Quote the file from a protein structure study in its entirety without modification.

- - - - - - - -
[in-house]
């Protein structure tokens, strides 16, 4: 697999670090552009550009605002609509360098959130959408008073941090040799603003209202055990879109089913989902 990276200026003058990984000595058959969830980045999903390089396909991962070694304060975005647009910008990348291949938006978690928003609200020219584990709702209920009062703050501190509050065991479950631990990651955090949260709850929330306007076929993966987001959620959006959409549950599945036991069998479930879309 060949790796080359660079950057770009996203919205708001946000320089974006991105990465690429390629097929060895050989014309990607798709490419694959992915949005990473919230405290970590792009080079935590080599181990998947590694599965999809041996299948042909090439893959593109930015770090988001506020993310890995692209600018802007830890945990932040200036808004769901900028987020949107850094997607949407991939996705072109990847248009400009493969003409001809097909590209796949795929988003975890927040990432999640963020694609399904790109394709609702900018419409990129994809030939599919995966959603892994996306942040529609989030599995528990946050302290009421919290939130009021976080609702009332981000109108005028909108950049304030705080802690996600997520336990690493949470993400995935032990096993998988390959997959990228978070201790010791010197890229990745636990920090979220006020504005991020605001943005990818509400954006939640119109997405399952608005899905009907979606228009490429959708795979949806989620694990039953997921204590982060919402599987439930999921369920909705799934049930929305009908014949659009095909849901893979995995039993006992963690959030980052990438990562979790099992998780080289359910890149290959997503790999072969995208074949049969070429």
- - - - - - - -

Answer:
[in-house]
């Protein structure tokens, strides 16, 4: 697999670090552009550009605002609509360098959130959408008073941090040799603003209202055990879109089913989902 990276200026003058990984000595058959969830980045999903390089396909991962070694304060975005647009910008990348291949938006978690928003609200020219584990709702209920009062703050501190509050065991479950631990990651955090949260709850929330306007076929993966987001959620959006959409549950599945036991069998479930879309 060949790796080359660079950057770009996203919205708001946000320089974006991105990465690429390629097929060895050989014309990607798709490419694959992915949005990473919230405290970590792009080079935590080599181990998947590694599965999809041996299948042909090439893959593109930015770090988001506020993310890995692209600018802007830890945990932040200036808004769901900028987020949107850094997607949407991939996705072109990847248009400009493969003409001809097909590209796949795929988003975890927040990432999640963020694609399904790109394709609702900018419409990129994809030939599919995966959603892994996306942040529609989030599995528990946050302290009421919290939130009021976080609702009332981000109108005028909108950049304030705080802690996600997520336990690493949470993400995935032990096993998988390959997959990228978070201790010791010197890229990745636990920090979220006020504005991020605001943005990818509400954006939640119109997405399952608005899905009907979606228009490429959708795979949806989620694990039953997921204590982060919402599987439930999921369920909705799934049930929305009908014949659009095909849901893979995995039993006992963690959030980052990438990562979790099992998780080289359910890149290959997503790999072969995208074949049969070429």